Radiolab
Radiolab
Jun 19, 2020
Post No Evil Redux
Play episode · 1 hr 11 min

Today we revisit our story on Facebook and its rulebook, looking at what’s changed in the past two years and exploring how these rules will impact the 2020 Presidential Election. 

Back in 2008 Facebook began writing a document. It was a constitution of sorts, laying out what could and what couldn’t be posted on the site. Back then, the rules were simple, outlawing nudity and gore. Today, they’re anything but. 

How do you define hate speech? Where’s the line between a joke and an attack? How much butt is too much butt? Facebook has answered these questions. And from these answers they’ve written a rulebook that all 2.2 billion of us are expected to follow. Today, we explore that rulebook. We dive into its details and untangle its logic. All the while wondering what does this mean for the future of free speech?

This episode was reported by Simon Adler with help from Tracie Hunte and was produced by Simon Adler with help from Bethel Habte.

Special thanks to Sarah Roberts, Jeffrey Rosen, Carolyn Glanville, Ruchika Budhraja, Brian Dogan, Ellen Silver, James Mitchell, Guy Rosen, Mike Masnick, and our voice actor Michael Chernus.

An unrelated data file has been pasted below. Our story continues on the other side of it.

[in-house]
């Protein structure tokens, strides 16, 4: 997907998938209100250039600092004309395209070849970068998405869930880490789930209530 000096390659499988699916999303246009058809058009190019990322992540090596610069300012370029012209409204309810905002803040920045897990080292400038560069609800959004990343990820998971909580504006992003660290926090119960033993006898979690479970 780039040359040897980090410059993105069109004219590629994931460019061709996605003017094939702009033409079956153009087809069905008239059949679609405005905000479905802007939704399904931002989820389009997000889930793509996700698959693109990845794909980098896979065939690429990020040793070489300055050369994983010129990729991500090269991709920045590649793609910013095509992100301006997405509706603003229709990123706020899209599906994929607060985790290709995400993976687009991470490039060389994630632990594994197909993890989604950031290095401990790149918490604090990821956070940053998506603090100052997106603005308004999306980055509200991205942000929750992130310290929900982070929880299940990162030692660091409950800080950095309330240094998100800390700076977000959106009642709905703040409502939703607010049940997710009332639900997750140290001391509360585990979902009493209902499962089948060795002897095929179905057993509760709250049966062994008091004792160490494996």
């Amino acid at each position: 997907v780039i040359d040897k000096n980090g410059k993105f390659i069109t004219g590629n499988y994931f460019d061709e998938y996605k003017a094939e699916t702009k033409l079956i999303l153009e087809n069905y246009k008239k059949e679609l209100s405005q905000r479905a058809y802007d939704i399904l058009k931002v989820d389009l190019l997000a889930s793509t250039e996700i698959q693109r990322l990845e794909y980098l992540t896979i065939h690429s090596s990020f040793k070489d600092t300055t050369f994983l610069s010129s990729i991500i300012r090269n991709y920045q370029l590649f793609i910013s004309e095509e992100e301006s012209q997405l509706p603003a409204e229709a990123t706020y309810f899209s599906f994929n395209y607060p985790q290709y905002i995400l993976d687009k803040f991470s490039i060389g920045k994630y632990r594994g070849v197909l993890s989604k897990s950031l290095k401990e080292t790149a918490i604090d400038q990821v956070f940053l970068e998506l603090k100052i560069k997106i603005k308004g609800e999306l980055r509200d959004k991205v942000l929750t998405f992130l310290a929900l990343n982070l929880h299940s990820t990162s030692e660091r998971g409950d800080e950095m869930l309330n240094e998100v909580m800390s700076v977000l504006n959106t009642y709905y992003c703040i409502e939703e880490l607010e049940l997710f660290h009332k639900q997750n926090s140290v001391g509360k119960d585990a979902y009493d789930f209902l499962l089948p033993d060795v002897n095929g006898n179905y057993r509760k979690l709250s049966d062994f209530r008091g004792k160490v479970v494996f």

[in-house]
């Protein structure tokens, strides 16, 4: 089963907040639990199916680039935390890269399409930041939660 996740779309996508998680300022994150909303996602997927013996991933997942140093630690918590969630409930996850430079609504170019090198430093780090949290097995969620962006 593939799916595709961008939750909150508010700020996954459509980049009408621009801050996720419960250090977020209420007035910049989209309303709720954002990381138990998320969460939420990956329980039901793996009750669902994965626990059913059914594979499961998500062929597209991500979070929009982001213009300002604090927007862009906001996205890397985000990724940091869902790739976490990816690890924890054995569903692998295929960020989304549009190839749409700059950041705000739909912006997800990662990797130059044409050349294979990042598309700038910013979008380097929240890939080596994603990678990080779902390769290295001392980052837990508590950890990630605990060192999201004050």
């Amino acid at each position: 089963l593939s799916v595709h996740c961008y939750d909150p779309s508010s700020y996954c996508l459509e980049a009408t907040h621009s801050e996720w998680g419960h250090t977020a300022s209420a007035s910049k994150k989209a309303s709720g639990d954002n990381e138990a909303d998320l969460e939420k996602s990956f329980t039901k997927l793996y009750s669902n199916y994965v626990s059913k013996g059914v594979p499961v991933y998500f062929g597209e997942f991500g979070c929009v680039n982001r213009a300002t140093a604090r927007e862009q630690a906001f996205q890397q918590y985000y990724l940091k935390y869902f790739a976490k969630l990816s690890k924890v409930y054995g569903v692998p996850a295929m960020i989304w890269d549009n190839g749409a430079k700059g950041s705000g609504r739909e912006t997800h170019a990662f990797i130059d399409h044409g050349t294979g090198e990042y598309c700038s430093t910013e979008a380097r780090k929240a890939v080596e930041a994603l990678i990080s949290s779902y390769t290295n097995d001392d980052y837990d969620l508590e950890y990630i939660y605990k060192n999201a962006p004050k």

Support Radiolab today at Radiolab.org/donate

Science Vs
Science Vs
Gimlet
Reparations: How Could It Work?
The idea of paying Black Americans reparations for slavery has been around for a long time, but it’s starting to get more support than ever. So we ask: If the country does agree to pay up, how do you calculate the bill? And how could the U.S. come up with that kind of cash? To find out, we talk to historian and farmer Leah Penniman, economist Prof. William Darity Jr., public policy scholar Assistant Prof. Naomi Zewde, and Ebony Pickett.  UPDATE 10/30/20: An earlier version of this episode said that the average White person who didn't finish high school makes more money than the average Black person who graduated from college. The actual statistic is about net worth, rather than income, so we removed this reference. We’ve updated the episode. Check out the transcript here: https://bit.ly/3kSFe3q Selected resources: Leah’s book, Farming While Black Sandy’s book, From Here to Equality This Time article about Rosewood This episode was produced by Rose Rimler and Anoa Changa with help from Wendy Zukerman, Hannah Harris Green, Michelle Dang, and Nick DelRose. We’re edited by Blythe Terrell. Fact checking by Erica Akiko Howard. Mix and sound design by Sam Bair. Music written by Peter Leonard, Emma Munger, Bobby Lord and Marcus Bagala. Baby sounds provided by Hunter and Lyric. Thanks to everyone we got in touch with for this episode including Sophia Clark, Dr. Dania Francis, Dr. Dionissi Alliprantis, Prof. Kristen Broady, Prof. Rashawn Ray, Dr. Rhonda Vonshay Sharpe, Prof. Henry Thompson, Prof. Richard Edwards, and Prof. Steve Greenlaw. A special thanks to the Zukerman family, Walter Rimler, and Joseph Lavelle Wilson.
32 min
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